Connections 268 are preferably formed by welding the turns together, such as by resistance welding, friction welding, laser welding or another form of welding such that no additional materials are used to connect bands 100. Alternatively, bands 100 can be connected by soldering, by the addition of a connecting element between the turns, or by another mechanical method. Further, as discussed above, the stent may be formed pre-connected as a unitary structure, such as by laser cutting or etching the entire stent body from a hollow tube or sheet. Other connections or ways to connect bands would be apparent to one skilled in the art and are included herein.

When adjacent bands 100 are connected together, a series 270 of consecutive tapered gaps is formed between consecutive unconnected aligned closed ends of turns of adjacent bands due to the various segment lengths of the LSMMS series described above. The series 270 of consecutive tapered gaps allows the stent to flex with little or no interference between adjacent bands when the stent is tracked around a small radius bend in a vessel.

The series 270 of consecutive tapered gaps includes four gaps 272, 274, 276, 278 between connections 268. If first and second short segments 120, 156 are the same length and first and second mid-sized segments 132, 144 are the same length, gaps 274 and 276 will be of equal length and gaps 272 and 278 will be of equal length. Due to the length of long segment 108, gaps 274 and 276 are generally larger than gaps 272 and 278. The larger gaps 274 and 276 occur at the second and fourth turns of each band, while smaller gaps 272 and 278 occur at the fifth and first turns of each band, respectively. The larger gaps 274, 276 optimally occur between aligned closed ends of turns of adjacent bands which generally experience the greatest amount of interference when the stent is tracked around a small radius bend in a vessel.

Thus, the LSMMS series of various segment lengths form a series 270 of consecutive tapered gaps between the unconnected aligned closed ends of turns of adjacent bands which provides greater flexibility for the stent, and allows the stent to flex with little or no interference with adjacent bands when the stent is tracked around a small radius bend in a vessel. The consecutive tapered nature of series 270 is advantageous in that larger gaps 274, 276 optimally occur between turns of adjacent bands which generally experience the greatest amount of interference when the stent is tracked around a small radius bend in a vessel. Smaller gaps 272, 278 also add to the stent body's flexibility, while simultaneously providing greater scaffolding than that provided by larger gaps 274, 276. Greater scaffolding means that more area of the vessel walls is being supported directly by parts of the stent.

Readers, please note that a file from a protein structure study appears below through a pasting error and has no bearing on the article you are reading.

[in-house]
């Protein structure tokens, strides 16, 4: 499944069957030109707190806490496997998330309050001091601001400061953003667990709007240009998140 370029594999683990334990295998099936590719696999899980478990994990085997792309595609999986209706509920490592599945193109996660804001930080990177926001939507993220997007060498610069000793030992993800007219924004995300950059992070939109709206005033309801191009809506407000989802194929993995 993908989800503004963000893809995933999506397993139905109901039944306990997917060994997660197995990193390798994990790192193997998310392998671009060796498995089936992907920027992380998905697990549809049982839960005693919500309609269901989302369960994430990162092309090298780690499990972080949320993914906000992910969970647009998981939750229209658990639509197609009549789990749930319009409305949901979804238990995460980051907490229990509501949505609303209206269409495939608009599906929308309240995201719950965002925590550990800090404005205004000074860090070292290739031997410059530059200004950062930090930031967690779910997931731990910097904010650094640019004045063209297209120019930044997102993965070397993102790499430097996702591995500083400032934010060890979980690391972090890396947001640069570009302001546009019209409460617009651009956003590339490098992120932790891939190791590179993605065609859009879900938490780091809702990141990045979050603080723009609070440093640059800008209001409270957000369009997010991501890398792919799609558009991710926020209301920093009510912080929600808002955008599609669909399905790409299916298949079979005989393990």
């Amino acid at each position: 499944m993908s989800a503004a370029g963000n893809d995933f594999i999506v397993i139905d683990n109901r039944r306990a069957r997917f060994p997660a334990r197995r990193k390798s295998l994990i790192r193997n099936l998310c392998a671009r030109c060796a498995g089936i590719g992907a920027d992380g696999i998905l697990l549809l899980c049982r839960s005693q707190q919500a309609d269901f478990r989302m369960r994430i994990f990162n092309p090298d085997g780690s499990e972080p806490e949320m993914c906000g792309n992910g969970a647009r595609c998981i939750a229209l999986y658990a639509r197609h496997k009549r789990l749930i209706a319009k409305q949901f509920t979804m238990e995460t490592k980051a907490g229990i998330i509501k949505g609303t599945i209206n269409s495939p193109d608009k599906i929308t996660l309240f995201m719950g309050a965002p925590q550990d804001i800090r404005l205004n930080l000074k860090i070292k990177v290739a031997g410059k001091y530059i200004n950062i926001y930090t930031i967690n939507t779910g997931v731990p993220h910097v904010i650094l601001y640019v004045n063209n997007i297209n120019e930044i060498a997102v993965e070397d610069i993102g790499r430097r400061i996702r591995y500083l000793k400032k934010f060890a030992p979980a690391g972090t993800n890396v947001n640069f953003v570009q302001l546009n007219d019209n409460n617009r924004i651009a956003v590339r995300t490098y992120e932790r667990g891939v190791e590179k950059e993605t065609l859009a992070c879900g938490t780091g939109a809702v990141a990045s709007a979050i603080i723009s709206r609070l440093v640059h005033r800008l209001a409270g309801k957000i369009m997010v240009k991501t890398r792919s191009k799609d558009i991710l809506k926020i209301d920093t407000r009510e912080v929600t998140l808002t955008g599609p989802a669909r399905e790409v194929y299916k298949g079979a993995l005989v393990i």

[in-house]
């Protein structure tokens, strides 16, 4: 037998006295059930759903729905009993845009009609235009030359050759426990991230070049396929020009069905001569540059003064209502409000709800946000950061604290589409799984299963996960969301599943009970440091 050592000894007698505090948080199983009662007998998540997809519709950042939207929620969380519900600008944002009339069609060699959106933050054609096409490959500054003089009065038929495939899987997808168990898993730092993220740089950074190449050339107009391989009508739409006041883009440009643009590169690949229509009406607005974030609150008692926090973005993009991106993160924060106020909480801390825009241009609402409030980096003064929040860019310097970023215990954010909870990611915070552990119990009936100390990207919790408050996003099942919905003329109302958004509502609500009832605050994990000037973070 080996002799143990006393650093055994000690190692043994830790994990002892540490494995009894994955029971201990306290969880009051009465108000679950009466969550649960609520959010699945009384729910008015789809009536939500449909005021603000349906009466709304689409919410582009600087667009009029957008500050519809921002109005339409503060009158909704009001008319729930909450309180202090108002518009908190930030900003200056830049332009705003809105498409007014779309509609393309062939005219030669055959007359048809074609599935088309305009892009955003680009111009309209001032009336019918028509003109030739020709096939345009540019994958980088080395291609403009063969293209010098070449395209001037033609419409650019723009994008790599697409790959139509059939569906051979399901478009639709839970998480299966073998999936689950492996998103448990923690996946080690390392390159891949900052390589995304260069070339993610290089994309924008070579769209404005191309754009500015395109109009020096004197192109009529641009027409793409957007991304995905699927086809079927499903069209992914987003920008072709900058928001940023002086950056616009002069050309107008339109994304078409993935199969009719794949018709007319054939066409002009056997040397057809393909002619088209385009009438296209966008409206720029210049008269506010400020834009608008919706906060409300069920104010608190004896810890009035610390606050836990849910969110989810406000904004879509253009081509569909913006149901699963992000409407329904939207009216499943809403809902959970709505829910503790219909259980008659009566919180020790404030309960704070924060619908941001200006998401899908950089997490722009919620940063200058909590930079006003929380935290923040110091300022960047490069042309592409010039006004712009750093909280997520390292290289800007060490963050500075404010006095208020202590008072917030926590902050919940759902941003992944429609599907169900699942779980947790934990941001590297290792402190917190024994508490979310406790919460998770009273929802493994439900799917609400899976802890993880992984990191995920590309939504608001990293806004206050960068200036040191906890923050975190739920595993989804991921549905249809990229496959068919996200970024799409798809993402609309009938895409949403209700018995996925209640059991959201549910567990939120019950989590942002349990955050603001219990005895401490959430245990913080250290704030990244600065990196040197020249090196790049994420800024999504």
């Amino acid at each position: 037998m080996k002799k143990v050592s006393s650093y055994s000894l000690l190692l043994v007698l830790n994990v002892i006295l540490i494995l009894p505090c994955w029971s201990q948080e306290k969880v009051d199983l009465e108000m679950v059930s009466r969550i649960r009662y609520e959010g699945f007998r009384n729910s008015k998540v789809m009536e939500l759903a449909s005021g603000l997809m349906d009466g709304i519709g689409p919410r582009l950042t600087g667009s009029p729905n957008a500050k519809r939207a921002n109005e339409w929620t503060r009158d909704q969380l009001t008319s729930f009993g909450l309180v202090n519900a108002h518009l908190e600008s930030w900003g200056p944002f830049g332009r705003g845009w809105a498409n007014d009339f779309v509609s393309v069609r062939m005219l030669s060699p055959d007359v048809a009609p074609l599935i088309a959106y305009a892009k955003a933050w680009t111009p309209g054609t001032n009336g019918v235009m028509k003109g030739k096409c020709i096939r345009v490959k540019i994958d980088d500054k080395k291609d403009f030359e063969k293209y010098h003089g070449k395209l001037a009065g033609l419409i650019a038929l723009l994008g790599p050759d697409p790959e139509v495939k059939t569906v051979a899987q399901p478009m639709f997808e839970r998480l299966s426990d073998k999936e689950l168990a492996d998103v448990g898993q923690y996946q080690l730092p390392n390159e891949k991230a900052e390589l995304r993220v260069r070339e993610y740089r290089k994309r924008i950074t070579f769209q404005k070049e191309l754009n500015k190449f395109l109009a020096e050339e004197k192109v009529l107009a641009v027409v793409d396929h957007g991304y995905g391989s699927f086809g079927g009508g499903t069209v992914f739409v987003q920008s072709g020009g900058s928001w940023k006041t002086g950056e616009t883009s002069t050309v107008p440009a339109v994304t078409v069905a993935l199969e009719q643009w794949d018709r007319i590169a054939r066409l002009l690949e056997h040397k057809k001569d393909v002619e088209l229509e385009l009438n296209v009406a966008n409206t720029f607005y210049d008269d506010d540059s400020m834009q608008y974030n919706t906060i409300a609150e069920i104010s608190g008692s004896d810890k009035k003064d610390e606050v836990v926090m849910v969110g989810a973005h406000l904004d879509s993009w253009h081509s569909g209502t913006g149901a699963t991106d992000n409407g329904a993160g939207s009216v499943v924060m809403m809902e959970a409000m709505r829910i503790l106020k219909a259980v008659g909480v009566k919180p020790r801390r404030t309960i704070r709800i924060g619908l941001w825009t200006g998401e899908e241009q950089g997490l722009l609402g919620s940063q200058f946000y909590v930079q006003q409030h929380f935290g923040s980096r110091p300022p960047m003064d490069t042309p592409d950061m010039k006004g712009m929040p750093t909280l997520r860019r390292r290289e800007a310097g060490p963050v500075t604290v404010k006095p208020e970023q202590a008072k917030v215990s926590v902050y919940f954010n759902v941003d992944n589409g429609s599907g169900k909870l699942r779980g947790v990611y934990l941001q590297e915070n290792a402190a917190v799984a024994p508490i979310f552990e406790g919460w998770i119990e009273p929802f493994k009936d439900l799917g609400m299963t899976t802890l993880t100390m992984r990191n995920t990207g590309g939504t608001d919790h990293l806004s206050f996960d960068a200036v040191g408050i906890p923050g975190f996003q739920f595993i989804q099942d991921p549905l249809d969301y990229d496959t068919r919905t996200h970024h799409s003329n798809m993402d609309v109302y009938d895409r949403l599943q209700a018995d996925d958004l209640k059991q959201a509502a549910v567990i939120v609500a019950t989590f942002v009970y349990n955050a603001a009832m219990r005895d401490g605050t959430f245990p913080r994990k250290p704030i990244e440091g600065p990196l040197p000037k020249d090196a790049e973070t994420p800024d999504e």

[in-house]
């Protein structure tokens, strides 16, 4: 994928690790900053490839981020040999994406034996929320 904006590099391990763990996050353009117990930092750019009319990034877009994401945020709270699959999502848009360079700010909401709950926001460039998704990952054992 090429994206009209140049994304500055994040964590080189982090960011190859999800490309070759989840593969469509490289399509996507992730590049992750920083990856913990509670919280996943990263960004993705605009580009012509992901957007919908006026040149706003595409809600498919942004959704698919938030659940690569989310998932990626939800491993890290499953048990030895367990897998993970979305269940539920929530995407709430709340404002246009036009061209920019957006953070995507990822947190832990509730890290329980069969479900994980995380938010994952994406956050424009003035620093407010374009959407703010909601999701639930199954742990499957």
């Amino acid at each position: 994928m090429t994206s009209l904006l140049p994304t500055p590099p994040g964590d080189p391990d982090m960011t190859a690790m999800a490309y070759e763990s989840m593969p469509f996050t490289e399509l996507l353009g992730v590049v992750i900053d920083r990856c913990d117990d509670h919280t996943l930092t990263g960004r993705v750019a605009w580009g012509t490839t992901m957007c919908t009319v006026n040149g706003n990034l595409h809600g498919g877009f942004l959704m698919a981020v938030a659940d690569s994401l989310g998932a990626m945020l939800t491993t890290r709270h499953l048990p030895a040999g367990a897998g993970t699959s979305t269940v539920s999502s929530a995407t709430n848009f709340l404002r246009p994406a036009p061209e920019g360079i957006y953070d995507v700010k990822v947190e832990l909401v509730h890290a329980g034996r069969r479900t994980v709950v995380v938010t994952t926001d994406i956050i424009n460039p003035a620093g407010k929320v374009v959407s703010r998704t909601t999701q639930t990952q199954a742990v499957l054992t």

In addition to providing flexibility through the series 270 of consecutive tapered gaps, another important aspect of the present invention includes decreasing the length of the longest rigid element of the stent to further improve flexibility. The longest rigid element of a stent body occurs at the location of a connection 268. Connection 268 and the longest two segments on either side of connection 268 essentially form a rigid element which must be tracked around the bends of a vessel. By minimizing the length of this rigid element, the length which must be tracked around the bends of a vessel is shortened and thus the stent is easier to advance.

FIG. 3 illustrates the concept of a minimized rigid element 380. FIG. 3 shows a stent having two bands 100 (100 a, 100 b) connected at connections 268. Bands 100 a and 100 b are functionally the same. Band 100 b is a mirror image of band 100 a. The offset peaks and valleys formed by first and second mid-sized segments 132 a, 144 a of a band 100 a are connected to the offset peaks and valleys formed by first and second mid-sized segments 132 b, 144 b of an adjacent band 100 b. The offset peaks and valleys of each band 100 a, 100 b are formed by the third turns of the repeating series 106 as described above, having first and second mid-sized segments 132, 144 on either side of the third turns. For example, connection 268 is illustrated on FIG. 3 between third turn 140 a of band 100 a and third turn 140 b of the adjacent band 100 b. The length of rigid element 380 is decreased since mid-sized segments are on both sides of connection 268.

FIG. 4 shows a stent 482 having more than two bands 100 connected together to form a length 484 of the stent body. One of ordinary skill in the art will appreciate that stent 482 can have any number of bands 100 depending upon the desired length of stent 482.